tharrison@albany.edu   @tmaharrison

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Call for papers–Collaborative Problem Solving Supported through Data Analytics

Collaborative Problem Solving Supported through Data Analytics

The Technology, Knowledge and Learning (TKNL) journal invites submissions for a special issue “Collaborative Problem Solving Supported through Data Analytics” organized in partnership with the UNESCO Chair of Data Science in Higher Education Learning and Teaching. Collaboration is understood as a continuous group activity addressing a mutually constructed problem or challenge and data analytics is understood as exploratory and confirmatory machine learning methods applied to dynamic data from learning and teaching activities. A group’s ability to collaboratively solve a problem is more than the sum of the individual member contributions, because unique synergies and added values emerge during the group’s social learning processes. However, if the problem or challenge does not hold the mutual interests of the parties, if the group cannot build a common understanding of the problem, or take appropriate action, then collaboration is impossible. Utilising data analytics for insights to improve education enables a new level of evidence-based research into learning and teaching. Hence, due to the fine-grained data captured during digital learning, it is possible to gain detailed insight into collaborative problem solving and learning trajectories of individuals and groups.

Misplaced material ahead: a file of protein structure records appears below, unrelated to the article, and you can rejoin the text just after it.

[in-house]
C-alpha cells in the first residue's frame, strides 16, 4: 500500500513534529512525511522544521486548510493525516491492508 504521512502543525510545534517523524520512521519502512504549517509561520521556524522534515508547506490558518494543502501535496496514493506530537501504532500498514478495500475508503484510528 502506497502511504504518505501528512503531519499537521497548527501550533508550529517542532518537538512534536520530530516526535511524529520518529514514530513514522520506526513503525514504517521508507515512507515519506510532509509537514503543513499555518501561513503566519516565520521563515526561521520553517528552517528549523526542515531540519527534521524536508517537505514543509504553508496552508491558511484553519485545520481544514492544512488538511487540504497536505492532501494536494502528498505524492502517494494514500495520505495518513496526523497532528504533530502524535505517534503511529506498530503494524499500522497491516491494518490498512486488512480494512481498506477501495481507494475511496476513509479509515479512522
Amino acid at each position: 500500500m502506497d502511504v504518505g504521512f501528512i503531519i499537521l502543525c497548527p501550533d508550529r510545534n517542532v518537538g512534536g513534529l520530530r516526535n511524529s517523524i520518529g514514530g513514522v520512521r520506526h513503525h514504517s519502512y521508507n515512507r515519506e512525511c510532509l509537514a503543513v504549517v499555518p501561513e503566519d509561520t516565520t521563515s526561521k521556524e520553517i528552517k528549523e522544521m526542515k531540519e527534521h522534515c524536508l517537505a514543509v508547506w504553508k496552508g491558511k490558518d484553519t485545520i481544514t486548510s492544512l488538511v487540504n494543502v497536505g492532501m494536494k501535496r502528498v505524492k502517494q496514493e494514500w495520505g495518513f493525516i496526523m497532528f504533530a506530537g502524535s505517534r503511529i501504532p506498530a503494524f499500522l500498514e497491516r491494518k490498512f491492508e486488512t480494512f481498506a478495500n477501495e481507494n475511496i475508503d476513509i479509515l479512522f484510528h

This special issue on “Collaborative Problem Solving Supported through Data Analytics” seeks contributions in the form of original research, work-in-progress, or integrative review articles (see http://www.springer.com/10758?detailsPage=societies for description of article types). Topics for this special issue may include, but are not limited to:

  • Identifying patterns of collaborative problem solving
  • Formative assessment of collaborative problem-solving performance
  • Group formation supported through data analytics
  • Design frameworks for implementing collaborative problem solving and data analytics
  • Case studies showing evidence of collaborative problem solving using data analytics

More information: http://di.ifenthaler.com/wp-content/uploads/2018/01/CfP_CPSA.pdf